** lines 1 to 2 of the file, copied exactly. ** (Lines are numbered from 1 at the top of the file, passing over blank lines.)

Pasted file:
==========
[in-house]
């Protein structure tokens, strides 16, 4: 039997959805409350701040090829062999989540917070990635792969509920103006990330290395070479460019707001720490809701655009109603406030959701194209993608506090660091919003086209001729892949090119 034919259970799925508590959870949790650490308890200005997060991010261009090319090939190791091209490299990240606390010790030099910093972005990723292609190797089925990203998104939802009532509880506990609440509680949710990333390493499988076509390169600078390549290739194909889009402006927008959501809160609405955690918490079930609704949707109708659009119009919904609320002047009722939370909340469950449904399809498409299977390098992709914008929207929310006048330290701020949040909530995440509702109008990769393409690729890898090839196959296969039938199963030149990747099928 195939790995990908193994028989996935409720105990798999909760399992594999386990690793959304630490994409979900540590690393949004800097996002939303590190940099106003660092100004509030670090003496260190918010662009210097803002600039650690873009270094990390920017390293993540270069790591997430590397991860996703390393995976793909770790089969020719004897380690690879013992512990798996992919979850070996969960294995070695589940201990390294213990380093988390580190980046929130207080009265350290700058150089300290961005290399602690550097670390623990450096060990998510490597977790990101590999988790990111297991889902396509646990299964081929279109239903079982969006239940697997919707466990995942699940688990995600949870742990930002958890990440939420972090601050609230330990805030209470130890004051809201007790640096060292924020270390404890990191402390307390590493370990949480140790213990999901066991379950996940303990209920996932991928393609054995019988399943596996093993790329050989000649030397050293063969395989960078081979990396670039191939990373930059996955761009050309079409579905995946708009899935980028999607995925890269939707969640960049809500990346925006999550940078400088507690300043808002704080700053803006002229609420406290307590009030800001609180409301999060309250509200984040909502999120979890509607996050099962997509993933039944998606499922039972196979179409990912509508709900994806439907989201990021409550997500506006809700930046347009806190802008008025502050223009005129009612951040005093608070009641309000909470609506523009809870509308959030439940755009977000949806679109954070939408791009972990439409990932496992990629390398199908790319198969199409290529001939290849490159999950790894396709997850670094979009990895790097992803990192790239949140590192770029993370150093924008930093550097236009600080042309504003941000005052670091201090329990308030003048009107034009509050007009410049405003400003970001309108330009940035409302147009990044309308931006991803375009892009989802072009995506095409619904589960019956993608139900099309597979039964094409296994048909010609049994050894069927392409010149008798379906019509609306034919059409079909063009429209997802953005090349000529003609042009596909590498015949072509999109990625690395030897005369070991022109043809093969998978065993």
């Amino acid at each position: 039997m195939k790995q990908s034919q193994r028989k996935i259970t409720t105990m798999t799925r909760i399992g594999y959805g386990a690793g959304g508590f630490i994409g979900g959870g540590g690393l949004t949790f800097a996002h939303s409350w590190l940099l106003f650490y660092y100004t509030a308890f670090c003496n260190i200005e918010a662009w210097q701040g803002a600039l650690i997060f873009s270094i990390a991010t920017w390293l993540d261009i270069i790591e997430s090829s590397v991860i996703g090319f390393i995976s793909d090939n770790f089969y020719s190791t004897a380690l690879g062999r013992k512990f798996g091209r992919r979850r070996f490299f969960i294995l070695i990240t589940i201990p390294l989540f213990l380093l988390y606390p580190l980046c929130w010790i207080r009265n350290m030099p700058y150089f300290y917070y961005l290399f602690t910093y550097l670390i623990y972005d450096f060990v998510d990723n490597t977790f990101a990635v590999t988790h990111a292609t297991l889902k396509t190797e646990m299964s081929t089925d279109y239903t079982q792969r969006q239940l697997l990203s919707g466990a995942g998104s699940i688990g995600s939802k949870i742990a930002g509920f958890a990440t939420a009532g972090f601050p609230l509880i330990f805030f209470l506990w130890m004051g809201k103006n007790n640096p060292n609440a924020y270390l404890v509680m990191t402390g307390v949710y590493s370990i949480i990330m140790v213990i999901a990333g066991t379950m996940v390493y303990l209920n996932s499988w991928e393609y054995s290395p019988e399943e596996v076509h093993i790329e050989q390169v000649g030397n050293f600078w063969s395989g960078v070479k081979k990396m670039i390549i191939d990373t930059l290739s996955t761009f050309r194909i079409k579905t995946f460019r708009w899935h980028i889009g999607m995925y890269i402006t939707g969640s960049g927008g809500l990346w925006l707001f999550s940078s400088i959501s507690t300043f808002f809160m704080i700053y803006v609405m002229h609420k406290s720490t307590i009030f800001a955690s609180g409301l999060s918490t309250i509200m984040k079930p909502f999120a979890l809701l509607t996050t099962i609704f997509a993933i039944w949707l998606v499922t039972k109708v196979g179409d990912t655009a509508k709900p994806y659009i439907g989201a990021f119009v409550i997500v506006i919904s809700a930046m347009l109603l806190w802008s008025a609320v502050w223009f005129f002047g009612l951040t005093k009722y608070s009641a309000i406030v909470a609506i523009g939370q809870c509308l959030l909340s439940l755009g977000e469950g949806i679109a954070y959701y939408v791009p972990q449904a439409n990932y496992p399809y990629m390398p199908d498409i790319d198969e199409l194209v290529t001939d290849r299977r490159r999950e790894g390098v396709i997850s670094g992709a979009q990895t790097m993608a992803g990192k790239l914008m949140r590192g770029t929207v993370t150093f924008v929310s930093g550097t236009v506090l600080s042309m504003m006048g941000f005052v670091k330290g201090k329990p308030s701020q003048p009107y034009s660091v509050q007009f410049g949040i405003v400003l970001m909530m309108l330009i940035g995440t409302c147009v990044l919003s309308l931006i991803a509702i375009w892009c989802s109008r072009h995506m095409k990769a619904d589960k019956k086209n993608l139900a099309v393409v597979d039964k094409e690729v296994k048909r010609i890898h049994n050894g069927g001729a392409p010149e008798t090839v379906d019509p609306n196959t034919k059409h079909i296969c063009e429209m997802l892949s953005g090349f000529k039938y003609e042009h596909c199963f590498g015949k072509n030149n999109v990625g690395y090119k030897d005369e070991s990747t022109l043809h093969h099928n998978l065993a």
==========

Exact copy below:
[in-house]
């Protein structure tokens, strides 16, 4: 039997959805409350701040090829062999989540917070990635792969509920103006990330290395070479460019707001720490809701655009109603406030959701194209993608506090660091919003086209001729892949090119 034919259970799925508590959870949790650490308890200005997060991010261009090319090939190791091209490299990240606390010790030099910093972005990723292609190797089925990203998104939802009532509880506990609440509680949710990333390493499988076509390169600078390549290739194909889009402006927008959501809160609405955690918490079930609704949707109708659009119009919904609320002047009722939370909340469950449904399809498409299977390098992709914008929207929310006048330290701020949040909530995440509702109008990769393409690729890898090839196959296969039938199963030149990747099928 195939790995990908193994028989996935409720105990798999909760399992594999386990690793959304630490994409979900540590690393949004800097996002939303590190940099106003660092100004509030670090003496260190918010662009210097803002600039650690873009270094990390920017390293993540270069790591997430590397991860996703390393995976793909770790089969020719004897380690690879013992512990798996992919979850070996969960294995070695589940201990390294213990380093988390580190980046929130207080009265350290700058150089300290961005290399602690550097670390623990450096060990998510490597977790990101590999988790990111297991889902396509646990299964081929279109239903079982969006239940697997919707466990995942699940688990995600949870742990930002958890990440939420972090601050609230330990805030209470130890004051809201007790640096060292924020270390404890990191402390307390590493370990949480140790213990999901066991379950996940303990209920996932991928393609054995019988399943596996093993790329050989000649030397050293063969395989960078081979990396670039191939990373930059996955761009050309079409579905995946708009899935980028999607995925890269939707969640960049809500990346925006999550940078400088507690300043808002704080700053803006002229609420406290307590009030800001609180409301999060309250509200984040909502999120979890509607996050099962997509993933039944998606499922039972196979179409990912509508709900994806439907989201990021409550997500506006809700930046347009806190802008008025502050223009005129009612951040005093608070009641309000909470609506523009809870509308959030439940755009977000949806679109954070939408791009972990439409990932496992990629390398199908790319198969199409290529001939290849490159999950790894396709997850670094979009990895790097992803990192790239949140590192770029993370150093924008930093550097236009600080042309504003941000005052670091201090329990308030003048009107034009509050007009410049405003400003970001309108330009940035409302147009990044309308931006991803375009892009989802072009995506095409619904589960019956993608139900099309597979039964094409296994048909010609049994050894069927392409010149008798379906019509609306034919059409079909063009429209997802953005090349000529003609042009596909590498015949072509999109990625690395030897005369070991022109043809093969998978065993």